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Want a job in Parking? “Working Knowledge of Parking Management Information Systems a Plus”

I was asked by the International Downtown Association to provide a bit of input as to finding and hiring parking managers. Here, in part, is what I wrote:

The suggestion is to look for someone with experience in all aspects of the parking business. If they have worked for private operators, so much the better. If they have had experience in municipal operations in cities of your size or slightly smaller, great! Perhaps they are number two in a municipal parking organization and looking to move up. By the way, don’t be afraid to pay an appropriate salary. Remember you are asking them to run a multimillion dollar operation with many staff, a large amount of equipment, high tech software and apps, and you are expecting them to be sure the mayor’s wife doesn’t get a ticket. If you are paying less than the local McDonalds, expect less. You get what you pay for.

I have put the relevant part of the City of Cambridge job description for the Parking Services Manager for the City. Note where the word “parking” falls. Next to last sentence. The most important thing is a Bachelor’s Degree, IT experience, and familiarity with the City of Cambridge. Any knowledge about parking “a plus.”

Bachelor’s Degree in Business or Public Administration or other relevant field plus seven or more years of experience in staff supervision, customer service, financial management, information technology and operations management or an equivalent combination of education/experience required.  Must have demonstrated ability to exercise sound judgment, especially in making fair and impartial customer service decisions; to work in a collaborative, team environment; and to maintain discretion and confidentiality with customer, database and other information.  Must have excellent oral and written communication skills and the ability to explain technical information and analysis to the general public. Must be well organized and able to manage multiple responsibilities within a complex, multi-disciplinary, multi-variate environment.  Strong information technology experience preferred, demonstrated experience with Microsoft Office programs required. Familiarity with City of Cambridge street and building locations and the Cambridge community at large and working knowledge of Parking Management Information Systems and Geographical Information Systems a plus.  Must have demonstrated experience leading and managing a workgroup and creating an integrated team capable of delivering a high-quality product while balancing multiple competing concerns.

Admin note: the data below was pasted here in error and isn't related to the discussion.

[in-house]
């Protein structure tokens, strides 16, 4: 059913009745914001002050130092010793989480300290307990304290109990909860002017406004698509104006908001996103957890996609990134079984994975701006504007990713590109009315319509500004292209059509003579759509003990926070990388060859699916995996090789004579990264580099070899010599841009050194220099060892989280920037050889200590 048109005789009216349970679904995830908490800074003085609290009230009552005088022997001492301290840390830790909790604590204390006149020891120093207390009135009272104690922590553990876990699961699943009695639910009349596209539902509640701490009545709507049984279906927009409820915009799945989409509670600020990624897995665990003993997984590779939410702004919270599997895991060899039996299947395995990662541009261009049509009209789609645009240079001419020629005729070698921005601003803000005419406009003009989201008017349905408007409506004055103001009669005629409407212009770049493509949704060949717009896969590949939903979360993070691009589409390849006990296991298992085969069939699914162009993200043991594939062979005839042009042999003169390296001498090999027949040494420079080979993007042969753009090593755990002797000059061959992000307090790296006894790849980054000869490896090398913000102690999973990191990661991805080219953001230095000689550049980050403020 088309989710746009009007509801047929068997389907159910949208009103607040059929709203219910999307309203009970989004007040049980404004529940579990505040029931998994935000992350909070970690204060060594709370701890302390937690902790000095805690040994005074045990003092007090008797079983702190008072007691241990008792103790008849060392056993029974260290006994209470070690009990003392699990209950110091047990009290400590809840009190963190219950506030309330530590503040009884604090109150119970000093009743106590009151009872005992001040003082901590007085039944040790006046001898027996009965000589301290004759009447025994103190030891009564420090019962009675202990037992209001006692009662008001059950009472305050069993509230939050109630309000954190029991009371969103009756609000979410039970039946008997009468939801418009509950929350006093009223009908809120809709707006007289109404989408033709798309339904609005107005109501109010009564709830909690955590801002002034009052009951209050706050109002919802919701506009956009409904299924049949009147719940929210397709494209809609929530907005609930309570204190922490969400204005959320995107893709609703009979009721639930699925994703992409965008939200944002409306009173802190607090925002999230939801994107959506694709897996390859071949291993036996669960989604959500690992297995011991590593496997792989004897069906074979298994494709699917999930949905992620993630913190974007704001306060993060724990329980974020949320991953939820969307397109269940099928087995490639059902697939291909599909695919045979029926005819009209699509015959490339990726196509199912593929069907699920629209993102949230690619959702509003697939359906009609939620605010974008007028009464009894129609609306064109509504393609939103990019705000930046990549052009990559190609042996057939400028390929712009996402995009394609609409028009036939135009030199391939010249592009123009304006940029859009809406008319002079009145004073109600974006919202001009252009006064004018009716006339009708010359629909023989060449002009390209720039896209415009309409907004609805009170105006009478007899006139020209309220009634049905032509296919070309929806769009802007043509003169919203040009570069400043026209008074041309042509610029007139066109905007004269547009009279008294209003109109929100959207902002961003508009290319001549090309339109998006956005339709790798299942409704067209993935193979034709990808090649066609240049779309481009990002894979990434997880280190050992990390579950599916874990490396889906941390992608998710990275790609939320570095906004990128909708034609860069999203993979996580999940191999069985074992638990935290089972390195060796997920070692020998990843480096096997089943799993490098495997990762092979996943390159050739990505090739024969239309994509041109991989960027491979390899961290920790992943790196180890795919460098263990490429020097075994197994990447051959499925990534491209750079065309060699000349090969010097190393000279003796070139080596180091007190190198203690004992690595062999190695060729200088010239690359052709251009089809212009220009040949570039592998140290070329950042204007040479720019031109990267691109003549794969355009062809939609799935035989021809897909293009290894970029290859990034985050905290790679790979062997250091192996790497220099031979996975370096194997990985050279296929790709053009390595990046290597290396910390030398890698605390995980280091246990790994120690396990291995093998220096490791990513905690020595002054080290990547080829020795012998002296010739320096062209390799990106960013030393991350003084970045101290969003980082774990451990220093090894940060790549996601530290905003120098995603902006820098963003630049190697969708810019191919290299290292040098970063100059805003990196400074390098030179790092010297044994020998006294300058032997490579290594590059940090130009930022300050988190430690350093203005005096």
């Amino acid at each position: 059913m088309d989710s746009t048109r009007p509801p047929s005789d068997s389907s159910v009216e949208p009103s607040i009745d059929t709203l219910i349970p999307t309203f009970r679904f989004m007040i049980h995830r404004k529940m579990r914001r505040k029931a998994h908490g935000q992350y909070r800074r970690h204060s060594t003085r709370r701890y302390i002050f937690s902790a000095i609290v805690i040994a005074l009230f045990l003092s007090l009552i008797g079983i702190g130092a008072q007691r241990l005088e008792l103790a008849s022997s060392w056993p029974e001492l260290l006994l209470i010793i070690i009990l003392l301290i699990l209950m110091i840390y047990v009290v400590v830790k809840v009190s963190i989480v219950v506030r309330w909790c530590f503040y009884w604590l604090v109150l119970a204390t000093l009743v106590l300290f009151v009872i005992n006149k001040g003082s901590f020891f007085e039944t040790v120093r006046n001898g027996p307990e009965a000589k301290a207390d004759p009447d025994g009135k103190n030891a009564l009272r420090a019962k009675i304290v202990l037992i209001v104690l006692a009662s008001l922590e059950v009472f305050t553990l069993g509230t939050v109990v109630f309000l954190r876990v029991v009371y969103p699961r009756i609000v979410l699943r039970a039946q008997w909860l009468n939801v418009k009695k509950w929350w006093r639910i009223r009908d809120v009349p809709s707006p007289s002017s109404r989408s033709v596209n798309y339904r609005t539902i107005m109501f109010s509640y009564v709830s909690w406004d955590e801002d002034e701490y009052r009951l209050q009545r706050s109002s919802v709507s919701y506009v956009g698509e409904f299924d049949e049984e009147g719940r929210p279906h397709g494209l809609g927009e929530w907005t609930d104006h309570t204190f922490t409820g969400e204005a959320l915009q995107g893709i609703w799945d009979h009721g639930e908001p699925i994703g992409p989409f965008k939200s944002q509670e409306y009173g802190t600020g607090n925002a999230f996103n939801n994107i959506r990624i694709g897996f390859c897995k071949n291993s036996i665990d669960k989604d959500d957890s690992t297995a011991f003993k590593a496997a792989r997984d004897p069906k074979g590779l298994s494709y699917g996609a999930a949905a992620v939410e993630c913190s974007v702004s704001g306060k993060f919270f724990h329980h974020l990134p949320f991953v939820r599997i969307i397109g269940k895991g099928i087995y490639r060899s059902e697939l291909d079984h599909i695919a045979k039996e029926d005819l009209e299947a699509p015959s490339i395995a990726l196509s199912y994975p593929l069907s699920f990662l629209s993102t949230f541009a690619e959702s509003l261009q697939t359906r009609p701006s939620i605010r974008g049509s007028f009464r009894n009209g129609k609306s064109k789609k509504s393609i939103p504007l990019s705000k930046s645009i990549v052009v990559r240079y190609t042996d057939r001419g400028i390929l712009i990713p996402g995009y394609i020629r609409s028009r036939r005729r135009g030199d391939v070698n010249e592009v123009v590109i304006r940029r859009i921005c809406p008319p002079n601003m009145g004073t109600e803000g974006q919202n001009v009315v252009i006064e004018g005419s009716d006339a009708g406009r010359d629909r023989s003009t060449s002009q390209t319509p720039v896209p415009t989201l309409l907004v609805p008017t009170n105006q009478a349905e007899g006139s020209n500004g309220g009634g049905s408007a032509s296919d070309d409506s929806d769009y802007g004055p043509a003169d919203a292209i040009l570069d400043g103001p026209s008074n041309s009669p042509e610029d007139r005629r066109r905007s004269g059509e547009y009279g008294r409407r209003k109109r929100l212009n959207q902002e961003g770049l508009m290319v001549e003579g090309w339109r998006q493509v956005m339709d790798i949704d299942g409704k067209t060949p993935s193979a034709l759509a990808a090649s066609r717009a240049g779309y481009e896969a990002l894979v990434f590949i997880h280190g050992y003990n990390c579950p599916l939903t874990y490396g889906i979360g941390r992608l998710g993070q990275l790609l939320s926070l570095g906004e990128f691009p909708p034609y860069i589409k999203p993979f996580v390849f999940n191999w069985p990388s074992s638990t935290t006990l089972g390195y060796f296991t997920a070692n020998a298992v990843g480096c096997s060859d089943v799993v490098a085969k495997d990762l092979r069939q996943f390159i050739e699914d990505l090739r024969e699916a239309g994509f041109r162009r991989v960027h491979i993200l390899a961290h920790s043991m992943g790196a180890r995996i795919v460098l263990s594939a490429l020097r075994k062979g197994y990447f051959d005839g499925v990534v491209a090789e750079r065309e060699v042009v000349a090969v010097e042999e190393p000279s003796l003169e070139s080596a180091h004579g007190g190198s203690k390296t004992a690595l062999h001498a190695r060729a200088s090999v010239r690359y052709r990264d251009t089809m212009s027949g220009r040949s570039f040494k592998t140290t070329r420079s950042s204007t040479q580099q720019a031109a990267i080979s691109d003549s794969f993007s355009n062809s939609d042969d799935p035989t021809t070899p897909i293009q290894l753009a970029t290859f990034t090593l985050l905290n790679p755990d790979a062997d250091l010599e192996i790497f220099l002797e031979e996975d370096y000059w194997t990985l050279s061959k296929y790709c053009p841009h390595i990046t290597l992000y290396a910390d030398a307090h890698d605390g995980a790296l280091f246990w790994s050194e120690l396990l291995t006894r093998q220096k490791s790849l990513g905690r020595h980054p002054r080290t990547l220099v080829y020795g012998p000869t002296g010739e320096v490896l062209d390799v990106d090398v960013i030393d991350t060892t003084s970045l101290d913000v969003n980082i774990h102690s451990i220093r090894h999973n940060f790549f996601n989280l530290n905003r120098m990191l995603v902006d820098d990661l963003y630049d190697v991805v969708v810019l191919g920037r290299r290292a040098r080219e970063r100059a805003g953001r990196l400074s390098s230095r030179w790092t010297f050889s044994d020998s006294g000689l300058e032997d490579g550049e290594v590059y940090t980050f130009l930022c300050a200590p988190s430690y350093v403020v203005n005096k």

I know, I’m just a luddite. But wouldn’t a working knowledge of a municipal parking operation be at least mentioned in the job description? I can see someone who has done an excellent job running the city’s parks department for the past decade applying for and getting this position. They would meet all the criteria. Only they wouldn’t have a clue about parking.

But then, how hard can it be? Its only parking cars.

JVH

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3 Responses to Want a job in Parking? “Working Knowledge of Parking Management Information Systems a Plus”

  1. Pauline says:

    I am struggling with the same scenario except reversed, the incumbent with year of parking experience feels that is more important than leadership, business, accounting qualifications, being able to associate cause and effect, i.e. in developing policy.

    I came with a strong business/accounting background and learned the industry of parking quickly. I think the leadership and business skills are more important, you can learn the parking industry fairly quickly – that doesn’t mean it isn’t complex. In a parking operation, you will be highly successful applying your leadership, intuitive, business skills to the industry – you don’t need to have a parking background – you are the leader, not the technician.

  2. MJC says:

    I completely agree, well said.

  3. rta says:

    Bottom line is you need both skill sets. I’ve seen very talented managers completely bomb in a parking operation, and I’ve also seen very talented parking “operators” fail miserably when put in a management position.

    Parking is a very hands on business, and the best of the best understand every facet of this business from the ground up. Hiring someone for a major leadership position that you “hope” will either learn the business or else develop high level management skills is a crap shoot.

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